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BBC radio presenter whose car keys were taken by cyclist gives his side of the story

Incident may have led to different cyclist being pursued by another driver in case of mistaken identity

Nick Ahad, the BBC radio presenter whose car keys were taken by a cyclist in a road rage incident on Sunday, has contacted to give his side of the story.

The argument took place after Ahad overtook a cyclist who he claims was “causing a tailback” near Bolton Abbey at around 10.25am. He reprimanded the cyclist as he passed and this then escalated into an argument which culminated in the cyclist taking his car and house keys from the ignition. Ahad has since appealed for their return.

It seems the incident may also have resulted in another driver angrily and dangerously attempting to chase down a different cyclist in a case of mistaken identity. Over on our forum, the little onion writes of being pursued and sworn at by a man in a ‘smallish red car’.

Ahad says he is not someone who has any issues with cyclists and maintains that the initial incident came about purely because the man in question was riding dangerously.

Below is his side of the story. The cyclist involved has since given his.

“I’m the guy.

“The one who had his car keys nicked by a cyclist. While I was sitting in the car. And the engine was running.

“Yes, that one.

“Or, to put it one of many ways the website commentators have described me, “the dangerous driver / fool who clearly was in the wrong and tried to run a cyclist off the road and got what was coming to him”.

“In the words of the great Ron Burgundy, that escalated quickly.

“Here’s what actually happened.

“Sunday, June 26, I had been presenting the (and I appreciate all this appears entirely fabricated to make me the saintly hero of this little tale) the breakfast programme for a BBC station. I was on my way to church at Bolton Abbey. It’s a weekly trip I take down the winding and narrow roads between Ilkley and towards Bolton Abbey.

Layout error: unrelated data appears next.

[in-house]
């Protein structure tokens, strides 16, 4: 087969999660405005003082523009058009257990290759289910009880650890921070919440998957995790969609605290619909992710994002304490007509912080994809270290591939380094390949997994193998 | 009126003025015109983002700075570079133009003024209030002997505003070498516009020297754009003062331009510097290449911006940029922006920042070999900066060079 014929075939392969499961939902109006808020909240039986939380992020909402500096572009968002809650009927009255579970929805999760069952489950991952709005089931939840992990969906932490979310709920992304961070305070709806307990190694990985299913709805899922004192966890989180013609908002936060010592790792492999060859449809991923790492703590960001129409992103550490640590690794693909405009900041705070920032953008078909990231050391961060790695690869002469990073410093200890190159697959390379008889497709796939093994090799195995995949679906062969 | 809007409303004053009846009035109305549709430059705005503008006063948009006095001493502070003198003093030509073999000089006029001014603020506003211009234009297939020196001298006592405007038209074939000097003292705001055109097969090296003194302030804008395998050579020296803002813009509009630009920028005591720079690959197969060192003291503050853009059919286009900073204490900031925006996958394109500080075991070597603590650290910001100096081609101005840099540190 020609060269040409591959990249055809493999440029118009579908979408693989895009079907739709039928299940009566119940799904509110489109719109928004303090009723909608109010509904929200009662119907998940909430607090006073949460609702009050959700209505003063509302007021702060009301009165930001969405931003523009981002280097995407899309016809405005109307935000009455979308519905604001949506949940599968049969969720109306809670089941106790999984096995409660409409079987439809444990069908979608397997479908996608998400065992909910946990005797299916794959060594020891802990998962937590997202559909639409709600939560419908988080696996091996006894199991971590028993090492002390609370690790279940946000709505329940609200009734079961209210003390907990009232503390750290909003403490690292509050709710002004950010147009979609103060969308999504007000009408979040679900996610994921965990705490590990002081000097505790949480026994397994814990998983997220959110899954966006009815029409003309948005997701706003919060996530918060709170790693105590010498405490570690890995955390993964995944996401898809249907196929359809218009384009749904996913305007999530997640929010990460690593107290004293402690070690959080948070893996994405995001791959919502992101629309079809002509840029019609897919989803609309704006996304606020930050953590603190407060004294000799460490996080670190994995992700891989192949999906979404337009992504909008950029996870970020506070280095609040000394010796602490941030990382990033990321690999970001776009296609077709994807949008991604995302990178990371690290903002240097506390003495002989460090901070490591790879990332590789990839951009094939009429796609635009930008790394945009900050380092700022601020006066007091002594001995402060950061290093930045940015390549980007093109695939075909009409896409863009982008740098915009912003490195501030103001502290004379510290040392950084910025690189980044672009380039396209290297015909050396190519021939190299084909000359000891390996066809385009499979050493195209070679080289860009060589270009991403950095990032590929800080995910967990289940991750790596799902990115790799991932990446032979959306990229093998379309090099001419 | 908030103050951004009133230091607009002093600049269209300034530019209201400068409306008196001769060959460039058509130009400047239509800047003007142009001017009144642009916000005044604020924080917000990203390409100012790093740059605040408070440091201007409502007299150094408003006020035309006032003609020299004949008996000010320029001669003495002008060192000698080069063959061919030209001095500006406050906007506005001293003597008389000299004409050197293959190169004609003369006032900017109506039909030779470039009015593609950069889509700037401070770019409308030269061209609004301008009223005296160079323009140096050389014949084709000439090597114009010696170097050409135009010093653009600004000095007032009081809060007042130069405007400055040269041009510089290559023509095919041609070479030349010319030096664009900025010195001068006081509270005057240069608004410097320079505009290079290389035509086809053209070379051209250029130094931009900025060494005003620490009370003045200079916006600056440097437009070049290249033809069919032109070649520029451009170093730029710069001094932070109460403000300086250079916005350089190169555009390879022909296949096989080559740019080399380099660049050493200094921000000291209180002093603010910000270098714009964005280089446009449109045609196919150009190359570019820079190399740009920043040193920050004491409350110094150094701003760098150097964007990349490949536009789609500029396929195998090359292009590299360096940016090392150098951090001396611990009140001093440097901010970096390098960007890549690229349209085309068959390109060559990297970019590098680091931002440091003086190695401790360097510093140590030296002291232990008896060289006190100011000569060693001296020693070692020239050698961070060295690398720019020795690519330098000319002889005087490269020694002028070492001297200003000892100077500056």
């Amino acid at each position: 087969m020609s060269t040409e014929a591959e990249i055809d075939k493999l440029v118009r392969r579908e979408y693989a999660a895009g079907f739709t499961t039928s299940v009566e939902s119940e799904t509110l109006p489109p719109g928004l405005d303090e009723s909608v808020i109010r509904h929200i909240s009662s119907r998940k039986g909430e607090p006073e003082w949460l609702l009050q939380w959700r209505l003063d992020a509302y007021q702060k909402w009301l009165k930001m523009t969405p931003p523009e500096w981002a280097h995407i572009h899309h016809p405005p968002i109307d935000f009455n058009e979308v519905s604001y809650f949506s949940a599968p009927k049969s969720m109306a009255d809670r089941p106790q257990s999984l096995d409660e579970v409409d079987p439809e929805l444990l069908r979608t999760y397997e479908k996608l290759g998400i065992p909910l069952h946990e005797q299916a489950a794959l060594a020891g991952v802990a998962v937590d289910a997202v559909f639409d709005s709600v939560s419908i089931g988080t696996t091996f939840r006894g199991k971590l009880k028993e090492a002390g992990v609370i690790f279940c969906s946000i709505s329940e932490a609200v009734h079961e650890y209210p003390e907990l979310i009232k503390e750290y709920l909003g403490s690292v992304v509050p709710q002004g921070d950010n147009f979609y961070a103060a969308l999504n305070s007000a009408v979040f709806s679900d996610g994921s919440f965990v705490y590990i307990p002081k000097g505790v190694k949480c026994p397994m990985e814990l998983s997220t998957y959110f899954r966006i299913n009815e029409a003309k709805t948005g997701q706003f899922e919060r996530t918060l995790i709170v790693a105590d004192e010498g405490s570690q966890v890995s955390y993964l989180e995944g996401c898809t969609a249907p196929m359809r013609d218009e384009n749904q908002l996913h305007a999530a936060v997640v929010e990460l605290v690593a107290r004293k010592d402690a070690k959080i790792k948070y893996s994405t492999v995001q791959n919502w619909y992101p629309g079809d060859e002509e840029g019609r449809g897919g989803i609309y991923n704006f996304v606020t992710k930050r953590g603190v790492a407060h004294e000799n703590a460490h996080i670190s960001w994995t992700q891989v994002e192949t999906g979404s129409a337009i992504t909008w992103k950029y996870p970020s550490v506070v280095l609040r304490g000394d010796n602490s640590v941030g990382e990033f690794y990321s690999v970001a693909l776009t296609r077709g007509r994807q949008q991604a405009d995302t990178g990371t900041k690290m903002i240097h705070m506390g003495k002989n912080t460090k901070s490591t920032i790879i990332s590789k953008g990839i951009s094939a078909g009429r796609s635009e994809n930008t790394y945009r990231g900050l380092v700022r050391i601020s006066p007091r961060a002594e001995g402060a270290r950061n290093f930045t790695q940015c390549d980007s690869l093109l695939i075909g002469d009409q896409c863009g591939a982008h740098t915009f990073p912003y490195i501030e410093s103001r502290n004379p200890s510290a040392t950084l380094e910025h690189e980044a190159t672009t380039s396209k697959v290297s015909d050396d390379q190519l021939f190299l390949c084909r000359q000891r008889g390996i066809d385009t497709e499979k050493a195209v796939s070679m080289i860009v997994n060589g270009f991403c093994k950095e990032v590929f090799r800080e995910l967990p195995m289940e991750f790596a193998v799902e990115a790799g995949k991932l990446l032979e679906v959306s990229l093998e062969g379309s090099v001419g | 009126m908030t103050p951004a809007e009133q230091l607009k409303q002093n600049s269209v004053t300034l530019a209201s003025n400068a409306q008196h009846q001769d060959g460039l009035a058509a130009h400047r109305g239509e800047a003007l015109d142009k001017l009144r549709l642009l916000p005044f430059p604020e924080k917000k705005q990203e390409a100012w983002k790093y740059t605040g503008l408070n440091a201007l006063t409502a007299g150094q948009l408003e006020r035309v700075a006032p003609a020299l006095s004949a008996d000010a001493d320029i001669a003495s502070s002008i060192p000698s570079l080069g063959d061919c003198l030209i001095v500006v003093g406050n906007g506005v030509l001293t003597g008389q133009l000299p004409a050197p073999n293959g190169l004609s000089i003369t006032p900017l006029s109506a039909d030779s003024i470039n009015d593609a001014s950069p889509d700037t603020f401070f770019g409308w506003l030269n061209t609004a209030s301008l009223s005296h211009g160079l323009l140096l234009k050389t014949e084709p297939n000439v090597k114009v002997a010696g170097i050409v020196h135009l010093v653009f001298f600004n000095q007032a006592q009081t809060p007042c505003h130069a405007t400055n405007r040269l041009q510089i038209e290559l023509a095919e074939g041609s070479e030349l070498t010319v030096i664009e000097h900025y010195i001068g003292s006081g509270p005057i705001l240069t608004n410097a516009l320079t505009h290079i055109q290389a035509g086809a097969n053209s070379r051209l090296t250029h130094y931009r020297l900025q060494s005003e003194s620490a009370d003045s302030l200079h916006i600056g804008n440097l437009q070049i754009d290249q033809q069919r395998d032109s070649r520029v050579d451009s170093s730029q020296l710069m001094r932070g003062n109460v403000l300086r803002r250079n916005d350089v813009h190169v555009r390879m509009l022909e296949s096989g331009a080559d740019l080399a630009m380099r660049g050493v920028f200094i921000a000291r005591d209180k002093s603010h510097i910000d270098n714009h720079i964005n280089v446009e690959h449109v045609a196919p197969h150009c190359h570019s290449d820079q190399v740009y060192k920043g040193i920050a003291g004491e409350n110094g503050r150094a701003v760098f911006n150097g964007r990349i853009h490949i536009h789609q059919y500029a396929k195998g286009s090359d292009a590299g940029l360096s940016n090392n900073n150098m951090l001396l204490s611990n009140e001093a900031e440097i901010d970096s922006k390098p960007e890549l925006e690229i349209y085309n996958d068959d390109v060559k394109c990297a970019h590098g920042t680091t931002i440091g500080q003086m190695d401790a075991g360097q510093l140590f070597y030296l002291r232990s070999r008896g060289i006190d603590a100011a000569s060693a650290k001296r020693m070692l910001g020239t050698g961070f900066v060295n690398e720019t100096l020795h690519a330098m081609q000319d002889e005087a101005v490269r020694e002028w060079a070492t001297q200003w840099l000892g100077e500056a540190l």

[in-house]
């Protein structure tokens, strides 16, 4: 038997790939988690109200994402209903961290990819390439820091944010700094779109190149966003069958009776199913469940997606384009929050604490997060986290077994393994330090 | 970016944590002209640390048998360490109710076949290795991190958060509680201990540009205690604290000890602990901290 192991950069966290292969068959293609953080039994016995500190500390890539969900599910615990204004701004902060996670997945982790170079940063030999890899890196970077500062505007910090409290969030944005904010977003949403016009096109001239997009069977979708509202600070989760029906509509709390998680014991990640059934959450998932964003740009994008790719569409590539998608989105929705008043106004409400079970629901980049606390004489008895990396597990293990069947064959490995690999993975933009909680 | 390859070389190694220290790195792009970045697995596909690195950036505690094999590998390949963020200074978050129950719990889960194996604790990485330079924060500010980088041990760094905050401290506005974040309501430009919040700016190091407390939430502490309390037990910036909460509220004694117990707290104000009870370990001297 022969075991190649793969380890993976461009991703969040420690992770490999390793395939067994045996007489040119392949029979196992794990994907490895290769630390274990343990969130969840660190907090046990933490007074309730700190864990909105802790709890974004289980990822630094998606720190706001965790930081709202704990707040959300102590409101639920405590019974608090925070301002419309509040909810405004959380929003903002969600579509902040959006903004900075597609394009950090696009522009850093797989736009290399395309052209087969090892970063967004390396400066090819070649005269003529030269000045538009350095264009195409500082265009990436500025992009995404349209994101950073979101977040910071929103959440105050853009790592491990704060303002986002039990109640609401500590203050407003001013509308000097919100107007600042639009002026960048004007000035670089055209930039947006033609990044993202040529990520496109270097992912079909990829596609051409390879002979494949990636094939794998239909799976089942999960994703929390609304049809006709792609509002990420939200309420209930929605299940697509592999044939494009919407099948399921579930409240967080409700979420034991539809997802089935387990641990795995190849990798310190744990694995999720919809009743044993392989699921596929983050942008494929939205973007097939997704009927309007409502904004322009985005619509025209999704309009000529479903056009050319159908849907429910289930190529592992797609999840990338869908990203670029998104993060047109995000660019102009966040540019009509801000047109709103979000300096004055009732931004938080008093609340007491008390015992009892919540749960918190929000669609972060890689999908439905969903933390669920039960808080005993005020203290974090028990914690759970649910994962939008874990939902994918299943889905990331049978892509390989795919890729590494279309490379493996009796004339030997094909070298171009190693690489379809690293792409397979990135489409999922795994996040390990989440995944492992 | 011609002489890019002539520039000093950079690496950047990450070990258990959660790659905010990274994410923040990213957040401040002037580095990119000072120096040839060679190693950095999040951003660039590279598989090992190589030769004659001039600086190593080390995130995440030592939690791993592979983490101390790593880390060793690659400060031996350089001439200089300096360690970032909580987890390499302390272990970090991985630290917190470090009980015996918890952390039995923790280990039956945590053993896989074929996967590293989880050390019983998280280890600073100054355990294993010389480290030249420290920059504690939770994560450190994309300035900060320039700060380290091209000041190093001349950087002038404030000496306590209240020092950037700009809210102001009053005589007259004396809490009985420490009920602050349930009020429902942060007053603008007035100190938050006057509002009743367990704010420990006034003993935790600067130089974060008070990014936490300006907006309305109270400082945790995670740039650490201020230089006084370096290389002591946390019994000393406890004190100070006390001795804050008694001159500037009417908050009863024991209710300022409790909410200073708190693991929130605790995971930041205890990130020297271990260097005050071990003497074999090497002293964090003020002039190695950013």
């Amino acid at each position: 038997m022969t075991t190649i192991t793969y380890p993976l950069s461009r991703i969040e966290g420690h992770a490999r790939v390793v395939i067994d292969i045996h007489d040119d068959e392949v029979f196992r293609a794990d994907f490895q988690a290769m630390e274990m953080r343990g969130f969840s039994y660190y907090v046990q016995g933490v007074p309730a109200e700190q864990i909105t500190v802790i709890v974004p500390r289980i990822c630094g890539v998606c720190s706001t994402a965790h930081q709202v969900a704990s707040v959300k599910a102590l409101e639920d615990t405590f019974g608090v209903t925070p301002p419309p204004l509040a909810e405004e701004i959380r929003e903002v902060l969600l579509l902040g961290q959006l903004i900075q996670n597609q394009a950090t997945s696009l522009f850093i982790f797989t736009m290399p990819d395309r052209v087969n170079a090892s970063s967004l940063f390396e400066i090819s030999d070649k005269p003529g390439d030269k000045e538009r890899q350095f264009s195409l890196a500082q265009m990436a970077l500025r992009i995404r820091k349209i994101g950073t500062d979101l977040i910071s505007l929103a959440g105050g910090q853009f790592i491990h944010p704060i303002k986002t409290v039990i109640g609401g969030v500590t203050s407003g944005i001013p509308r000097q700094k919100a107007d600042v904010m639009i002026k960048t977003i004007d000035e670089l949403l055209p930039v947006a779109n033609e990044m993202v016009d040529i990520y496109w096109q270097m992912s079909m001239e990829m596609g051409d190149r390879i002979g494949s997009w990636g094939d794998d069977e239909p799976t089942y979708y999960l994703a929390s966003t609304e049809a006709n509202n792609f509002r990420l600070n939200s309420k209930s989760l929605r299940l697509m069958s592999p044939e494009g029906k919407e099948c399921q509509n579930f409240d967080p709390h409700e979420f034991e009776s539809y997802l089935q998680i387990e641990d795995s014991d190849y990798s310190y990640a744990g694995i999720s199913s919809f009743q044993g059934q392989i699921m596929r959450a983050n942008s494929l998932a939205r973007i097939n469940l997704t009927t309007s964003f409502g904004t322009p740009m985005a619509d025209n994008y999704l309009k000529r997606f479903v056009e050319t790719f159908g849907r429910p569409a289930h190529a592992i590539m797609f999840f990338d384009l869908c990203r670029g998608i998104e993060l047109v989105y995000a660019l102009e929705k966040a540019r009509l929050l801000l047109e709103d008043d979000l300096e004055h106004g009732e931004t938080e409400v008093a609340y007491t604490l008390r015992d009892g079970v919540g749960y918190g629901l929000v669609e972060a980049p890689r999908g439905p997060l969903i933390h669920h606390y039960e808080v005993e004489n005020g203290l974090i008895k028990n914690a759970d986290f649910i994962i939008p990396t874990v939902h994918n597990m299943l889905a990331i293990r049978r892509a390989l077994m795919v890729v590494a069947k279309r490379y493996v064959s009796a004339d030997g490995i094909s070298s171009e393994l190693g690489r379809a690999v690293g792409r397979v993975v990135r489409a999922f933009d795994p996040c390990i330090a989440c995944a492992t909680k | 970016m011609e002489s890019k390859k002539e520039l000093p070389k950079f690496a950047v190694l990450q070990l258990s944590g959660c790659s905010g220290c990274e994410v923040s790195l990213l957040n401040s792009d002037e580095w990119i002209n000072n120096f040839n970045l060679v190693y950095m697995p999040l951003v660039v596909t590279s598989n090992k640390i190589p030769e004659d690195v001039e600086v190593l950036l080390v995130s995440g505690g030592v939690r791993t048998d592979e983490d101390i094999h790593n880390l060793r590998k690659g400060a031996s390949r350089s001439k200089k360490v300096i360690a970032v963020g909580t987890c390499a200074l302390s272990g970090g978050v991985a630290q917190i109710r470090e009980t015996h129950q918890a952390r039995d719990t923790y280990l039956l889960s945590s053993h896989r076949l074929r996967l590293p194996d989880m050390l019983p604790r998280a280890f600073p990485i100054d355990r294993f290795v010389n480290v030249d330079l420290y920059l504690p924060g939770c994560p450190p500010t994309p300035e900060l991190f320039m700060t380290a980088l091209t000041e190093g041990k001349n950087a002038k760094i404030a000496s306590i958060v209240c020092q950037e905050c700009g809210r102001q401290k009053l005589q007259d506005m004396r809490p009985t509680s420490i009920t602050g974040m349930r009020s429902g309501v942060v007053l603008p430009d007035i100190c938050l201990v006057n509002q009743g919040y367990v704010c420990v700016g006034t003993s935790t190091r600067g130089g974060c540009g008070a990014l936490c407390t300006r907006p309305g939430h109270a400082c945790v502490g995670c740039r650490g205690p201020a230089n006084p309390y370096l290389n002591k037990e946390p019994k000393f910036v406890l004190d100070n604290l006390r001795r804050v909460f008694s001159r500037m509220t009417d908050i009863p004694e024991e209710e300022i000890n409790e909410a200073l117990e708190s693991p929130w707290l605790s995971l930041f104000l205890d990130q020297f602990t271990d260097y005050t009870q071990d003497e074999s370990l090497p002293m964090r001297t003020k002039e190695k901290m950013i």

“There’s always a lot of cyclists around that time on a Sunday and a fair few horses, so you’ve got to be careful.

“This Sunday the traffic seemed heavier. I passed a couple of cyclists. Then a group of three. Then some more. Still couldn’t see what the hold-up was, but no matter. I had plenty of time before the service started.

“Then, four cars ahead, I saw the hold up.

“A cyclist weaving all over the road. Not avoiding potholes, not avoiding anything. Just weaving. And riding hard. And every time a car went to overtake he’d swerve again out to the middle of the road to prevent them getting round.

“Cars behind me started beeping. Cars in front of me started beeping. I beeped (see, not so saintly).

“Eventually the cars in front passed him. Then I got behind the cyclist.

“I know some people have suggested it was defensive riding (I’m a former motorcyclist, I know about this stuff). It wasn’t. It was plain dangerous.

“A long stretch ahead opened up and I could see enough to get right over the other side of the road and round the cyclist.

“As I got alongside him, I put down my window and said: “What are you playing at?”

“I know your question. Believe me, I asked it myself – a lot – in the three hours I sat in the car park at Bolton Abbey.

“Why did I say anything?

“I dunno.

“I’d watched footage on Channel 4 the previous night of someone from Barnsley who had voted out of “Europe” to stop “muslims coming to England from Africa”. I’d had someone burning a fire in their back garden and shouting and bawling at 2am on Thursday morning when I got home from presenting a late show.

“I’d basically had enough.

“Enough of the inconsiderate. Enough of people acting, as we say in Yorkshire, the maggot. That is to say people just behaving in a way that makes life a little less pleasant for the rest of us.

“Do I wish I’d said nothing? The £165 replacement key I just shelled out for says hell yes.